I've been working on knitting up some of my handspun yarns into chunky, slouchy, colorful hats. It's a super simple pattern (start on double pointed needles with eight stitches, increase until satisfied, keep going on circulars until the ribbing, rib, cast off, bam). For some of these, like the light pink one on the far right, I also used some recycled dyed yarn from old sweaters.
This is a really simple project, but I'm very happy with how it turned out, seasonally inappropriate though it may be. I just knit a long tube of stockinette and crocheted the ends of it together. I had about a billion smallish lengths of my hand-dyed, recycled yarns to use up and show off--and here they are! The cowl is super cozy and warm, with wool, mohair, alpaca, nylon and cotton.
Hey all! I think it's cause it's been raining a bunch lately, here in Portland, but I've been craving and creating unrestrained color. It's refreshing to throw a ton of bright shades into the carder and just go with it...though wearing garments made from these will take some bravery.
This one's a mix of nylon, mohair, merino, BFL and lincoln locks, all hand-dyed and hand-carded.
The batts and singles, for the above.
And here's a somewhat crazy mix of mohair, merino, BFL and alpaca--in all the colors I like and other people don't, necessarily.
As for the ladybug yarn, I aways love the look of one color coil popping on a different colored single. I'm thinking red with short black coils, since ladybugs are all spotty. Little black bobbles might also be cute.
Several months back, I went to the Oregon Flock and Fiber Festival, and picked up my first unwashed fleece; I got a ten pound bag of unwashed border leicester lamb's wool. It came from SuDan Farms, in Yoder, OR. Working with it has been a great learning experience.
After washing, I dyed some of the raw fleece before carding it.
I am starting to card a lot of this stuff now--it's definitely a different process working from wool in this state than from roving or prepared batts. I'm finding it easier to use handcarders to open up the fiber first, before putting it through my drumcarder.
I have some finished batts ready to spin now (exciting!).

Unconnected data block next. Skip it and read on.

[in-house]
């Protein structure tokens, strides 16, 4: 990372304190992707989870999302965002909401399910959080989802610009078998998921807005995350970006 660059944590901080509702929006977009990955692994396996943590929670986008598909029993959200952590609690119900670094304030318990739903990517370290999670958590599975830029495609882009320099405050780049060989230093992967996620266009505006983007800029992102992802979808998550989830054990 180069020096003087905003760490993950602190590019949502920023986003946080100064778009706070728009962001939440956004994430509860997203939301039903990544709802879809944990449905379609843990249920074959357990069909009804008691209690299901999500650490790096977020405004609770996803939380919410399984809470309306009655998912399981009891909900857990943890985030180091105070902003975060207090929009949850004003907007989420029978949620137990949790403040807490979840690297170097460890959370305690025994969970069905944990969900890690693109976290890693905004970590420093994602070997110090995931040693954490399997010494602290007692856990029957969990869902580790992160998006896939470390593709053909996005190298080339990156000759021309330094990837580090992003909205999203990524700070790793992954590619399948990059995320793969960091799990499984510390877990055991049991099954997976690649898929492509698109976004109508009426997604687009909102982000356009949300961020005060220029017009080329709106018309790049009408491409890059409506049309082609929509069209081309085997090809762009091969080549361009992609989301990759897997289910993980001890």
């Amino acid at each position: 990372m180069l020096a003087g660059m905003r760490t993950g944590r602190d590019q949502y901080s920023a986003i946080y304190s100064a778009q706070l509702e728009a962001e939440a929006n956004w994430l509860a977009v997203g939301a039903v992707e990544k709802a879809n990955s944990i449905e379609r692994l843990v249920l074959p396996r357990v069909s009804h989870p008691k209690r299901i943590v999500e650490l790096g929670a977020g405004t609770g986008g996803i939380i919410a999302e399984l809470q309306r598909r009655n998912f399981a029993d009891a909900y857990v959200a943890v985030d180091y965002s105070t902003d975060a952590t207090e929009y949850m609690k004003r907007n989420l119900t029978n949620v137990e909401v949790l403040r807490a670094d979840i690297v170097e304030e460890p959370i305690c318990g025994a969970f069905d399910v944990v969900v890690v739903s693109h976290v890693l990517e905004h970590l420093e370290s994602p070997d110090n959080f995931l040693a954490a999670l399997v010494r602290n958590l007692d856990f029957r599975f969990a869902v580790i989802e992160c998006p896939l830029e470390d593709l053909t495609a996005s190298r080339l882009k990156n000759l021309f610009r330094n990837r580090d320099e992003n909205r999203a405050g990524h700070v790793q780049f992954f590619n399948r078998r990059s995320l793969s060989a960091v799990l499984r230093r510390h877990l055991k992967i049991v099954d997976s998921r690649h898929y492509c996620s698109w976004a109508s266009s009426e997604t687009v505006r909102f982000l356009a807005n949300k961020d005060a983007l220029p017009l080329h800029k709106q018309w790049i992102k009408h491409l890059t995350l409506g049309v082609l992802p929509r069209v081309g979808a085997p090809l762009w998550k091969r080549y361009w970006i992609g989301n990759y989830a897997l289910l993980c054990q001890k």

Moral support, comments, advice appreciated!
Here's a sample of the finished yarns from these batts.
Jexxican: that yarn looks great! So soft and squishy looking, though I'm sorry it wasn't more fun to actually spin.
I've been working on using some respun, recycled yarn (you know, unravelled from a thrift store sweater, redyed, spun to add more twist back in). I just took apart a 30% cashmere, 70% lambswool sweater for that purpose, so it's been showing up in lots of permutations.
Carded woolen single (angelina, mohair, wool), plied with recycled cashmere/wool yarn:
This week, I've been using up my current stock of crazy carded batts, until I can beg, borrow or steal access to a drum carder again. These yarns use a little bit of everything--wool, alpaca, angelina, recycled threads...
These have been super fun to work on. Batts feel like such a spontaneous way to spin.
Hey all! I'm glad to see I'm not the only one who knits year round.
Lately, I've been testing out my patience for fair isle (and not for the first time), via the creation of these leg tube thingies. They came out cute, and were a good use for a small selection of my recycled/hand-dyed yarns, such as I invariably have hanging around. Even where I live, in the Pacific Northwest, it's definitely not seasonally appropriate to bust these out; however, I was entertained. And isn't that the point?
I used this pattern as a start: http://www.joann.com/legwarmer-socks/prod720822/ Departures--aside from the obvious stopping before it became a sock part--include changing the actual fair isle pattern to this little heart design, and upping the needle to a US size 7.